PubDate: 2016-10-27
      DOI: 10.1093/scipol/scw075
      Issue No: Vol. 44, No. 4 (2016)
       
  • The effects of funding and co-authorship on research performance in a
           small scientific community
    • Authors: Mali F; Pustovrh T, Platinovšek R, et al.
      Pages: 486 - 496
      Abstract: AbstractThe evaluation of research performance increasingly relies on quantitative indicators determined by national science policies. We focus on two dimensions of research performance—productivity and excellence—as defined in the evaluation methodology of the Slovenian Research Agency. Our analysis focuses on the effects of two science policy factors—co-authorship collaboration and researcher funding—on the productivity and excellence of Slovenian researchers at the level of research disciplines. A multilevel analysis using a hierarchical linear model with regression analysis was applied to the data with several nested levels. As many variables have a semi-continuous distribution, a statistical model was used to address them. The results show a very strong positive effect of international co-authorship collaboration on productivity and excellence, while fragmentation of funding shows a negative impact only on excellence. We also include interviews with excellent Slovenian researchers regarding their views on scientific excellence and quantitative indicators.
      PubDate: 2016-09-29
      DOI: 10.1093/scipol/scw076
      Issue No: Vol. 44, No. 4 (2016)
       
  • R&D Programmes, Policy Mix, and the ‘European Paradox’: Evidence
           from European SMEs
    • Authors: Radicic D; Pugh G.
      Pages: 497 - 512
      Abstract: AbstractUsing a sample of small and medium-sized enterprises from twenty-eight European countries, this study evaluates the input and output additionality of national and European Union (EU) R&D programmes both separately and in combination. Accordingly, we contribute to understanding the effectiveness of innovation policy from the perspective of policy mix. Empirical results are different for innovation inputs and outputs. For innovation inputs, we found positive treatment effects from national and EU programmes separately as well as complementary effects for firms supported from both sources relative to firms supported only by national programmes. For innovation outputs, we report no evidence of additionality from national programmes and cannot reject crowding out from EU programmes. However, crowding out from EU support is eliminated by combination with national support. These findings have policy implications for the governance of R&D policy and suggest that the European paradox—success in promoting R&D inputs but not commercialisation—is not yet mitigated.
      PubDate: 2016-10-01
      DOI: 10.1093/scipol/scw077
      Issue No: Vol. 44, No. 4 (2016)
       
  • Quality monitoring in transition: The challenge of evaluating
           translational research programs in academic biomedicine
    • Authors: Rushforth AD; de Rijcke S.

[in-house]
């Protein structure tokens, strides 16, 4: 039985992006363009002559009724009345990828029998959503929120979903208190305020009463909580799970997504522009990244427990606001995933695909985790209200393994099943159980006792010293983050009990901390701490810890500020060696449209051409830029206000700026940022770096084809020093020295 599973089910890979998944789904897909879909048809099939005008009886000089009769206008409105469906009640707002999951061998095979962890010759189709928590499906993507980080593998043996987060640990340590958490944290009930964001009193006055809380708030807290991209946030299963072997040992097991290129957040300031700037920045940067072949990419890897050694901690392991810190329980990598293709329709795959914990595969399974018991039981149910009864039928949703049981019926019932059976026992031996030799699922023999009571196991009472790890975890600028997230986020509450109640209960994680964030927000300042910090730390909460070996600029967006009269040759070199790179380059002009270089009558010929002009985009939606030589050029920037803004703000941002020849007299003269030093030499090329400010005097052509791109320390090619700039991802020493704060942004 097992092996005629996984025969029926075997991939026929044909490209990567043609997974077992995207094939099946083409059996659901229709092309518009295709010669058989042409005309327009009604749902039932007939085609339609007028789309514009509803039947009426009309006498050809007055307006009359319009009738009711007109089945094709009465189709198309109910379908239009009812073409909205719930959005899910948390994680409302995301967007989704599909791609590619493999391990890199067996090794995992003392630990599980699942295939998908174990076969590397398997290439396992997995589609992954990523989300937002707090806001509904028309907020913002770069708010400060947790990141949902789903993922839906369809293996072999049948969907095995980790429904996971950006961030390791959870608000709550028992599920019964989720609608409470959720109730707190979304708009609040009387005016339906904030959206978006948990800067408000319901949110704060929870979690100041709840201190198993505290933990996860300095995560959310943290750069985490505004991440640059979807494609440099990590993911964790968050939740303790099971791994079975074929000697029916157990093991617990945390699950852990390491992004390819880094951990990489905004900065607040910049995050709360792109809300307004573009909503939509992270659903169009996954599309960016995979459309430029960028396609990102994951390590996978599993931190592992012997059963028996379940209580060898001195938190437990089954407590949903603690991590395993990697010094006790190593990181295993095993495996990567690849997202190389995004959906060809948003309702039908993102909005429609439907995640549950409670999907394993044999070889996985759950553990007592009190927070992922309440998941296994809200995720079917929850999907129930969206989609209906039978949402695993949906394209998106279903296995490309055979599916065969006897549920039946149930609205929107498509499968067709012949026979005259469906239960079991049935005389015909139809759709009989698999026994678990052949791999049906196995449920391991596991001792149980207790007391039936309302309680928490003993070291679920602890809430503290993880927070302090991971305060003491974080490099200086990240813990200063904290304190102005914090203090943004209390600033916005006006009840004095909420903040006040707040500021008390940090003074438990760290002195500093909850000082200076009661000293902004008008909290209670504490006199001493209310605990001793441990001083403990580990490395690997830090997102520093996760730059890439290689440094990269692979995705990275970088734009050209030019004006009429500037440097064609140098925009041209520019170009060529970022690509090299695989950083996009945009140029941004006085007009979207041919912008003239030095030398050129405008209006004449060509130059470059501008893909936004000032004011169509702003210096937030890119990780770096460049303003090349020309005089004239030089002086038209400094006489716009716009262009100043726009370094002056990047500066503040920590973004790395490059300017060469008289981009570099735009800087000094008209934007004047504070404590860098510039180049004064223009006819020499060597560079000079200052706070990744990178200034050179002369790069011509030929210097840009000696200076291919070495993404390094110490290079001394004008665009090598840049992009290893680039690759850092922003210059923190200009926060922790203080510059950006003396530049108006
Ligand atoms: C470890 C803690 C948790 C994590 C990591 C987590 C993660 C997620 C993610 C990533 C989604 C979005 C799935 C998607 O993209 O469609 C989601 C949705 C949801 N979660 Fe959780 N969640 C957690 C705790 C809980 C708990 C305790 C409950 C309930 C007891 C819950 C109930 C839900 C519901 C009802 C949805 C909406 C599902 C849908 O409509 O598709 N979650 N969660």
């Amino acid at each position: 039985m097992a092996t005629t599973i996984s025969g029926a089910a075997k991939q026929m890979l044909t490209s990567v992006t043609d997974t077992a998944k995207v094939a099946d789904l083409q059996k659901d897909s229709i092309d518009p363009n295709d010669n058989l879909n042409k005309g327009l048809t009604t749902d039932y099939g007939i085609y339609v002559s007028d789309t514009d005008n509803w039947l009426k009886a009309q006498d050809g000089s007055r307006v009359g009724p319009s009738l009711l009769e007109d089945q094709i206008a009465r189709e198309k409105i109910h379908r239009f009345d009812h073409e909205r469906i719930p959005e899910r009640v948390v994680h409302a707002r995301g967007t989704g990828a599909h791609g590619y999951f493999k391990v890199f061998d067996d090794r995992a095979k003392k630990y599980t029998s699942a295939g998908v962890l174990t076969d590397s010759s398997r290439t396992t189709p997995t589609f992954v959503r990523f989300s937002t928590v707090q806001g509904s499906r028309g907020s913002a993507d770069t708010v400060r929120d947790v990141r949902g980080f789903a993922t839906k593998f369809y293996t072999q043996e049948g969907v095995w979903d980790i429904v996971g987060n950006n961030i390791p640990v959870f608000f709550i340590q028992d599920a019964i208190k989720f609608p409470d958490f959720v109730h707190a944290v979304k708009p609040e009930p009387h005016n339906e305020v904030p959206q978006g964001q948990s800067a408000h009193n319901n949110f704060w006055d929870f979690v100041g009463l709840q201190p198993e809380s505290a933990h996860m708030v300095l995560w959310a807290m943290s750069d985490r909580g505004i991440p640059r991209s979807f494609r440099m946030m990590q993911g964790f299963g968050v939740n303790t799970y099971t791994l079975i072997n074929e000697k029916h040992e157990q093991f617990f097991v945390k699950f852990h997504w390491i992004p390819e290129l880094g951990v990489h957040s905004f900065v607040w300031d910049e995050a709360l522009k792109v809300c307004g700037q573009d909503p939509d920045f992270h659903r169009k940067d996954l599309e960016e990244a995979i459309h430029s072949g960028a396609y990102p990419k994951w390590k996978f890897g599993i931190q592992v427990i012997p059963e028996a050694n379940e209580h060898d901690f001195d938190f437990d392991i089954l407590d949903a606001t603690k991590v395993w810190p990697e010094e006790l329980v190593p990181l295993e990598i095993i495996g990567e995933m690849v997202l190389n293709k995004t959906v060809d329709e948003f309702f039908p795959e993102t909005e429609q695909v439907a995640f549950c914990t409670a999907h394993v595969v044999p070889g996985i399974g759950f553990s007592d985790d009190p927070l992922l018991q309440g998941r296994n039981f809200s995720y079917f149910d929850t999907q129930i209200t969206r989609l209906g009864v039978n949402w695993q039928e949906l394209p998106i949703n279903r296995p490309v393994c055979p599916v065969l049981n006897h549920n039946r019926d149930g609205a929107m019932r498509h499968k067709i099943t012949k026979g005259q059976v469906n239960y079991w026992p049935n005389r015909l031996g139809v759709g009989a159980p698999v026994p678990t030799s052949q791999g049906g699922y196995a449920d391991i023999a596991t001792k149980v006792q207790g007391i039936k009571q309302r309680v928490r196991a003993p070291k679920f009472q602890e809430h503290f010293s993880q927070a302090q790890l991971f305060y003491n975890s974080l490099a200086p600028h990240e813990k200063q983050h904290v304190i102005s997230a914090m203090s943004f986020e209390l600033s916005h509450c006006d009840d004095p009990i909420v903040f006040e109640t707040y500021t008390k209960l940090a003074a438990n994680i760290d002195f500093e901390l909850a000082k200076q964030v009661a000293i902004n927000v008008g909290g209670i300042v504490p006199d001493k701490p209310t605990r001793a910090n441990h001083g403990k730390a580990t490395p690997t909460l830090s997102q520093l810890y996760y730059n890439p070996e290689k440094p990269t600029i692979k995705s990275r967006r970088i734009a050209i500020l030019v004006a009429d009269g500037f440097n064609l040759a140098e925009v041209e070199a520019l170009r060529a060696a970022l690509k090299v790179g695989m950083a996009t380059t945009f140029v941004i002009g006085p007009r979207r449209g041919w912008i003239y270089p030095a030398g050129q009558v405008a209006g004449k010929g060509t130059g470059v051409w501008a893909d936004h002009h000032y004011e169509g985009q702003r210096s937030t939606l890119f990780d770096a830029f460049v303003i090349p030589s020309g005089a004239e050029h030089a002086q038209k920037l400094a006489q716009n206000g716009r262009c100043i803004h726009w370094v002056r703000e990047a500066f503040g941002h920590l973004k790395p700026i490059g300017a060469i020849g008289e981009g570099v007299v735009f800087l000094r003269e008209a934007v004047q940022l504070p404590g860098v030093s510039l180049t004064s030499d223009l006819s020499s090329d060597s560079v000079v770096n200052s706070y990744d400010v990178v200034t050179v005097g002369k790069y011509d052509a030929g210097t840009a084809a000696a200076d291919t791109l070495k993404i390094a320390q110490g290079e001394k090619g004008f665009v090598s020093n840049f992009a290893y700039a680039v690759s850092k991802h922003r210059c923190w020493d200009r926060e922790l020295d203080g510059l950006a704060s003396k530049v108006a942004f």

Pages: 513 - 523
      Abstract: AbstractWhile the efficacy of peer review for allocating institutional funding and benchmarking is often studied, not much is known about issues faced in peer review for organizational learning and advisory purposes. We build on this concern by analyzing the largely formative evaluation by external committees of new large, ‘translational’ research programs in a University Medical Center in the Netherlands. By drawing on insights from studies which report problems associated with evaluating and monitoring large, complex, research programs, we report on the following tensions that emerged in our analysis: (1) the provision of self-evaluation information to committees and (2) the selection of appropriate committee members. Our article provides a timely insight into challenges facing organizational evaluations in public research systems where pushes toward ‘social’ accountability criteria and large cross-disciplinary research structures are intensifying. We end with suggestions about how the procedure might be improved.
      PubDate: 2016-10-01
      DOI: 10.1093/scipol/scw078
      Issue No: Vol. 44, No. 4 (2016)
       
  • All different' All equal' differentiation of universities’
           mission statements and excellence initiatives in Germany
    • Authors: Jungblut J; Jungblut M.
      Pages: 535 - 545
      Abstract: AbstractGerman universities have traditionally been characterized as homogenous. However, recent policies such as the excellence initiative were supposed to introduce differentiation and incentivize universities to develop more specific missions. This study analyzes the mission statements of German universities using a quantitative content analysis. It focuses on the question, whether the mission statements of German universities can be clustered in different groups and if so, whether the membership in one of these groups correlates with a university’s success in one of the initiatives or other organizational characteristics. The results show that German universities today have somewhat differentiated mission statements focusing either on research or education. Additionally, half of the universities created significantly longer mission statements with more diverse profiles. However, the characteristics of a university’s mission statement are found not to be related to the university’s success in the excellence initiative, the Competition for Teaching Excellence or the type of institution.
      PubDate: 2016-12-24
      DOI: 10.1093/scipol/scw082
      Issue No: Vol. 44, No. 4 (2016)
       
  • Ethics, Environmental Justice and Climate Change
    • Authors: Sutherlin JW.
      Pages: 578 - 598
      Abstract: Ethics, Environmental Justice and Climate ChangeBy HarrisPaul G., Edward Elgar Publishing, Cheltenham, UK, 2016, 935 pages, UK £375 (hardback), ISBN 978-1-78347-713-5
      PubDate: 2016-12-08
      DOI: 10.1093/scipol/scw081
      Issue No: Vol. 44, No. 4 (2016)